That is why you will be hearing me reference Viva Terra during the next year, as well. I was introduced to the company through its co-founder Bob Perkowitz (who also founded Eco-America, an environmental nonprofit dedicated to changing the way we talk about out planetary challenges and reframing the conversation on climate change). A few years ago, I very casually asked Bob if Viva Terra could help me put together a gift basket for my first appearance on The Oprah Winfrey Show. I needed help because, come on, what do you get a woman like Ms. Winfrey, who literally has everything?! Viva Terra co-founder Bonnie Dahan knew: She sent me a gorgeous basket full of quartz crystal tree ornaments (some of which we used in the segment we did on greening your holiday), a stunning fair trade necklace handmade in Africa and a host of other gifts that any of us would be thrilled to have. I knew then that I wanted Viva Terra in my home. And now I get the chance (thankfully, with Bonnie's help).

Gifts come in many places and at many times. Right now my favorite gift is time. I am trying to respect how long things take (ahem, the bathroom) and give myself time to process all these big changes. I am surprised that my biggest teacher in this regard has been my humble attempt at crocheting (emphasis on humble). I love the feel of the hook, I love the colors of yarn and I love my amazing made-in-Seattle cork knitting bag from Tom Bihn. Cork is harvested by peeling the bark, not cutting the tree. The bag is smartly designed to hold everything from crochet needles to cell phones and keys. It is my "it bag" (quite possibly in perpetuity because, yes, it's that beautiful and functional).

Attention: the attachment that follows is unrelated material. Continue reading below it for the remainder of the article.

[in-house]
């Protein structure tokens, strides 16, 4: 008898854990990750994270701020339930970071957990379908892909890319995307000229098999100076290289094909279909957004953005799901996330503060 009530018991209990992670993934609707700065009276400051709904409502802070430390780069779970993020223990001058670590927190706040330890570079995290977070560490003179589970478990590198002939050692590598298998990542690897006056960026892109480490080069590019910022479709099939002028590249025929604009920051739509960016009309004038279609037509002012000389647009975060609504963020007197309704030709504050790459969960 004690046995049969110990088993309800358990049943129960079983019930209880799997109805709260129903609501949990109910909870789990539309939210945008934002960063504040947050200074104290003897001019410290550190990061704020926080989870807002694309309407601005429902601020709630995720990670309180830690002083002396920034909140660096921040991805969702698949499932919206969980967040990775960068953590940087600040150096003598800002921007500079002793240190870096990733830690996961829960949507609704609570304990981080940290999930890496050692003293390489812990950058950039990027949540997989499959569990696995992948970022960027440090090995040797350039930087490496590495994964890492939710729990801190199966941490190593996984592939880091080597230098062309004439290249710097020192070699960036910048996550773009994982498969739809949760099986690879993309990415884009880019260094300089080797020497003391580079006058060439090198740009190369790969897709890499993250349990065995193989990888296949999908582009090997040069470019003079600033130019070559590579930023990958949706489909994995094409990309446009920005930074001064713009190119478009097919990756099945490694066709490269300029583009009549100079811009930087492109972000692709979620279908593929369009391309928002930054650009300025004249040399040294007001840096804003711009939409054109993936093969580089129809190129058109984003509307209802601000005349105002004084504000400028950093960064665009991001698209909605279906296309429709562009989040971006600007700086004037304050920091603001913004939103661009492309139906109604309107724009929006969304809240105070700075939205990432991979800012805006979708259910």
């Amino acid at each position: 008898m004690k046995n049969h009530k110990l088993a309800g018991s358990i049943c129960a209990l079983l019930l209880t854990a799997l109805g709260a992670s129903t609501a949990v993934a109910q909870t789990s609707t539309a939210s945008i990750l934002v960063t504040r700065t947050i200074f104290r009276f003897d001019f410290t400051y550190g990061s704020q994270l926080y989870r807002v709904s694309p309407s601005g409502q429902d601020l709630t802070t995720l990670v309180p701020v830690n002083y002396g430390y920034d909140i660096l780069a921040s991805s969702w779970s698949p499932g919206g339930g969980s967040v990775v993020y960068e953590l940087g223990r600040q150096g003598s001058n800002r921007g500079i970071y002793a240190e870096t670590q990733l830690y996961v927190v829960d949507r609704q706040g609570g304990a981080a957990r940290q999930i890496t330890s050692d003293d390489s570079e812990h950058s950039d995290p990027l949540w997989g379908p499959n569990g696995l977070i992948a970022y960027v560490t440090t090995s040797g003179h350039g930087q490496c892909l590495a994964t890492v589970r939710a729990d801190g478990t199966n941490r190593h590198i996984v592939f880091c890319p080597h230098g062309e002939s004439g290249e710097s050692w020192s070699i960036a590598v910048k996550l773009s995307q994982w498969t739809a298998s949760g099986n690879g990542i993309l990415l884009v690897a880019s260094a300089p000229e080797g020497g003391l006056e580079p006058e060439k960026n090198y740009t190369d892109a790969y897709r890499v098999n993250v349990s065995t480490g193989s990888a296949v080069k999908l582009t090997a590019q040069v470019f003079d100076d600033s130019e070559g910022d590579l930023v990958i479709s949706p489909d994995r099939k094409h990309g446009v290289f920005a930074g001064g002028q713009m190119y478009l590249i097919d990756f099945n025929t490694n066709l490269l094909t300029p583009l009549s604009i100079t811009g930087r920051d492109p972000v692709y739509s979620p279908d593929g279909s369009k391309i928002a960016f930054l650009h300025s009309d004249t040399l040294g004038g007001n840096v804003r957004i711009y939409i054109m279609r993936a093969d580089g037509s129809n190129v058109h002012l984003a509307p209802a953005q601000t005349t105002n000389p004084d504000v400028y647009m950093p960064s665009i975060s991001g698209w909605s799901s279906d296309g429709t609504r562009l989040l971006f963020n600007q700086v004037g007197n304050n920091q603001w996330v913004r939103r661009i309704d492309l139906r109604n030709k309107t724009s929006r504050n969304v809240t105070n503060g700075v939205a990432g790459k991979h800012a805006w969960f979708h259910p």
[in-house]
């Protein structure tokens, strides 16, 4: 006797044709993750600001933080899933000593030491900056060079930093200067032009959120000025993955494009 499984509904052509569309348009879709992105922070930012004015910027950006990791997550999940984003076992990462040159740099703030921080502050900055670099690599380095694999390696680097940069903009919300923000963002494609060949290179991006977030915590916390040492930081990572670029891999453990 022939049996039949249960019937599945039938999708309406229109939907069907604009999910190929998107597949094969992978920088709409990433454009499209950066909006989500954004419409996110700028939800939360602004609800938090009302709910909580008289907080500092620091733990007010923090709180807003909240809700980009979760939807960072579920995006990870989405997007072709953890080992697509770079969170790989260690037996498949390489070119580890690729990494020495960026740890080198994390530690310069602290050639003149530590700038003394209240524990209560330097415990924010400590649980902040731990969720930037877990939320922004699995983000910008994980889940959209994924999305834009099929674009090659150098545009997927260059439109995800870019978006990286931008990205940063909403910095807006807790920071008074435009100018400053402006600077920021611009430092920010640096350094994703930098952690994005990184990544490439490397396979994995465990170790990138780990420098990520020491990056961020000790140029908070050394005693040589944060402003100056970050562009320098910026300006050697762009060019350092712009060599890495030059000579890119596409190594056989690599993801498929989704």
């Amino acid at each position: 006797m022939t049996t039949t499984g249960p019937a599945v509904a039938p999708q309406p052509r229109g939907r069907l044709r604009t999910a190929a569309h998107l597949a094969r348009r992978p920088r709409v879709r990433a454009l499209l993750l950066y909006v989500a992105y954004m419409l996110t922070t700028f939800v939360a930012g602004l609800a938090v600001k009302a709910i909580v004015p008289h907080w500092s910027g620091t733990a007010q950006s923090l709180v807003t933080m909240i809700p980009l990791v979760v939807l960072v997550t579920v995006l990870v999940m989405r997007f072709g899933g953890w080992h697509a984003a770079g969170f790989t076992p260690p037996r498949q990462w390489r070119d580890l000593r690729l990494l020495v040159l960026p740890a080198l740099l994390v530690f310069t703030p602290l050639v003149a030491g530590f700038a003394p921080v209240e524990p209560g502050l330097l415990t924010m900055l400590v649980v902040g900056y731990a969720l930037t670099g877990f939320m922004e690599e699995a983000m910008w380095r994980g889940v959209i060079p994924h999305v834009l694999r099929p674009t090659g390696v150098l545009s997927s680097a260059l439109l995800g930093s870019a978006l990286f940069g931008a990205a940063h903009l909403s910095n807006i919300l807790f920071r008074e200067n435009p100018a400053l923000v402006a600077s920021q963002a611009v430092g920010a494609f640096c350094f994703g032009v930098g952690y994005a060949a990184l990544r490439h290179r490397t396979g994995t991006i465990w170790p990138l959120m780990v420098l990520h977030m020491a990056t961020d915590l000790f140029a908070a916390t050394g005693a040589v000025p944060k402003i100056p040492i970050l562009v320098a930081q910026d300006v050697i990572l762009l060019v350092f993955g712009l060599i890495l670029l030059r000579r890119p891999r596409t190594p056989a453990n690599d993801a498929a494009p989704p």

I am off to try to crochet something. But before I sign off I have one more person for whom I am grateful. That's you, dear reader. Thanks for joining me on this interesting ride. Next up, greening the actual move! And look for bits and bobs on Twitter @simransethi.